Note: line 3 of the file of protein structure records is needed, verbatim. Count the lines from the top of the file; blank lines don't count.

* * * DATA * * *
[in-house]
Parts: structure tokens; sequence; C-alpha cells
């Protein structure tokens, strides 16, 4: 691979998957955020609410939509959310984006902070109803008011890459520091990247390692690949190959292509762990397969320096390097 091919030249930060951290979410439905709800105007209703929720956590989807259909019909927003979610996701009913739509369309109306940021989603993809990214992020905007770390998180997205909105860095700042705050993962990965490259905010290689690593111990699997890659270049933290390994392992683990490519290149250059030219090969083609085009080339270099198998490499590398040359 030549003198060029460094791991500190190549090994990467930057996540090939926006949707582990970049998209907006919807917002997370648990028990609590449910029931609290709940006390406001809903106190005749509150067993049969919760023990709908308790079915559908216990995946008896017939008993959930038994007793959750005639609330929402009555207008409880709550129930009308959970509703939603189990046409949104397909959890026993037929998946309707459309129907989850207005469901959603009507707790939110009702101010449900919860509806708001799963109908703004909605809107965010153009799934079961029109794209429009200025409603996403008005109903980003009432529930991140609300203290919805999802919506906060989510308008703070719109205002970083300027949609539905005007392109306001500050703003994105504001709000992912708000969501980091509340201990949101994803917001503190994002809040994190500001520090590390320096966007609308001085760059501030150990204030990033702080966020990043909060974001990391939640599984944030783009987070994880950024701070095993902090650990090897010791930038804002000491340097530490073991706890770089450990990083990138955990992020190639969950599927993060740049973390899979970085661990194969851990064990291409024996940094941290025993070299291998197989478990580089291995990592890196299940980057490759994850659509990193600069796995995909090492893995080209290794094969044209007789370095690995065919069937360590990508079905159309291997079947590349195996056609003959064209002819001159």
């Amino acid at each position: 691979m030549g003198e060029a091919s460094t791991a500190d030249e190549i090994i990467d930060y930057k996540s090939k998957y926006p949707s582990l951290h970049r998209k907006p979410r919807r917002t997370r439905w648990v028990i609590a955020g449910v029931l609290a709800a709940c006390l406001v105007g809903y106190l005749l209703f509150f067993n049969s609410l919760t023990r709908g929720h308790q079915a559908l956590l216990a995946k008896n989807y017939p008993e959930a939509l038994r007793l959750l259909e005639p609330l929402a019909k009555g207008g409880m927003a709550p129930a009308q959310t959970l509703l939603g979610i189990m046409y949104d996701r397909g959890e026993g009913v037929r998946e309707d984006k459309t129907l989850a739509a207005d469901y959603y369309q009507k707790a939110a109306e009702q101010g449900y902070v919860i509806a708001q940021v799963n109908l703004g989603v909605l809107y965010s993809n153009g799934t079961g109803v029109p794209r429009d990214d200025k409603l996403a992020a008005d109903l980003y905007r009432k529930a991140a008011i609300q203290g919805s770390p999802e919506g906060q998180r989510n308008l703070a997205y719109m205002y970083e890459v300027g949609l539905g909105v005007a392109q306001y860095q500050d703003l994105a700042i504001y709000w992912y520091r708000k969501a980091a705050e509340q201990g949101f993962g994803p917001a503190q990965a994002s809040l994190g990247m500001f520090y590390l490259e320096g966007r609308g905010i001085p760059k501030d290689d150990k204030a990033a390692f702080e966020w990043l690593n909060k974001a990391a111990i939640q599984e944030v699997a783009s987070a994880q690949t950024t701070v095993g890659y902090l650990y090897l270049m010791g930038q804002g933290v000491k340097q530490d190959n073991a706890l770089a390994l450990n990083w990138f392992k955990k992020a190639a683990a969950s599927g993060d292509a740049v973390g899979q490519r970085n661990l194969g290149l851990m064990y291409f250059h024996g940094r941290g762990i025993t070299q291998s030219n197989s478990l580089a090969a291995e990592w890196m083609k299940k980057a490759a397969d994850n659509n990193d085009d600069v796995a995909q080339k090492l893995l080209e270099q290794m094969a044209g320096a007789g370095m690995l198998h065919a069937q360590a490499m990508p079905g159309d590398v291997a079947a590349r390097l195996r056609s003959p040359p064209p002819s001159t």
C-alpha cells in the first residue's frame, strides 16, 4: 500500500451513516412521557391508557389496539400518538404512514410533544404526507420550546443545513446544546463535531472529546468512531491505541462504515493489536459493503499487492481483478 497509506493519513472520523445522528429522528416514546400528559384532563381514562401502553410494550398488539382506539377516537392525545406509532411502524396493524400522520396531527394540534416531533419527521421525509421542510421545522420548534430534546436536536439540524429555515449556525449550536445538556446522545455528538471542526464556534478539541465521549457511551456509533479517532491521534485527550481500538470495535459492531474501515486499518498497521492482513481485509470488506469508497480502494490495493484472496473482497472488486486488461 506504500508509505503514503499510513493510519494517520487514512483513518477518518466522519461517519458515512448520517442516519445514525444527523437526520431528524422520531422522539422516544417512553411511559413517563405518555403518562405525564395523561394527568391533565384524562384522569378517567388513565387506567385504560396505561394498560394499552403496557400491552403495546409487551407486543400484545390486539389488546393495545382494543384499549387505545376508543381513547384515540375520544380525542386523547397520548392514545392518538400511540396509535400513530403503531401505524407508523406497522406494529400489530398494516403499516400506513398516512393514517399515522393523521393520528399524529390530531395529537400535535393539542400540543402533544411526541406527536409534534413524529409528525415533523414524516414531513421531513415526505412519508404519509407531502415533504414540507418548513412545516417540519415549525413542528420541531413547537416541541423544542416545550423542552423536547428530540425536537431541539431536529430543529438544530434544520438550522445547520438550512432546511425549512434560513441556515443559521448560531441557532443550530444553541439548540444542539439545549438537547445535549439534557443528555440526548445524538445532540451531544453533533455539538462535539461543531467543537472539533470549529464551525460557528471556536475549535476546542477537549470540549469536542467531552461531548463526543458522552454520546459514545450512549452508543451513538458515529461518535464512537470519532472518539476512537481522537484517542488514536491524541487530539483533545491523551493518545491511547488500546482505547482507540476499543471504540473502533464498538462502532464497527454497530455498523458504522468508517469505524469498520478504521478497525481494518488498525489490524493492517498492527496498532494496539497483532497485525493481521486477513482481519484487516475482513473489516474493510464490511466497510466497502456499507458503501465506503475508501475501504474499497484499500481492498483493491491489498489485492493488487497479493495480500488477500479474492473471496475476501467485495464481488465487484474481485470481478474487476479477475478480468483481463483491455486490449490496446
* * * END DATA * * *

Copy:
């Protein structure tokens, strides 16, 4: 691979998957955020609410939509959310984006902070109803008011890459520091990247390692690949190959292509762990397969320096390097 091919030249930060951290979410439905709800105007209703929720956590989807259909019909927003979610996701009913739509369309109306940021989603993809990214992020905007770390998180997205909105860095700042705050993962990965490259905010290689690593111990699997890659270049933290390994392992683990490519290149250059030219090969083609085009080339270099198998490499590398040359 030549003198060029460094791991500190190549090994990467930057996540090939926006949707582990970049998209907006919807917002997370648990028990609590449910029931609290709940006390406001809903106190005749509150067993049969919760023990709908308790079915559908216990995946008896017939008993959930038994007793959750005639609330929402009555207008409880709550129930009308959970509703939603189990046409949104397909959890026993037929998946309707459309129907989850207005469901959603009507707790939110009702101010449900919860509806708001799963109908703004909605809107965010153009799934079961029109794209429009200025409603996403008005109903980003009432529930991140609300203290919805999802919506906060989510308008703070719109205002970083300027949609539905005007392109306001500050703003994105504001709000992912708000969501980091509340201990949101994803917001503190994002809040994190500001520090590390320096966007609308001085760059501030150990204030990033702080966020990043909060974001990391939640599984944030783009987070994880950024701070095993902090650990090897010791930038804002000491340097530490073991706890770089450990990083990138955990992020190639969950599927993060740049973390899979970085661990194969851990064990291409024996940094941290025993070299291998197989478990580089291995990592890196299940980057490759994850659509990193600069796995995909090492893995080209290794094969044209007789370095690995065919069937360590990508079905159309291997079947590349195996056609003959064209002819001159």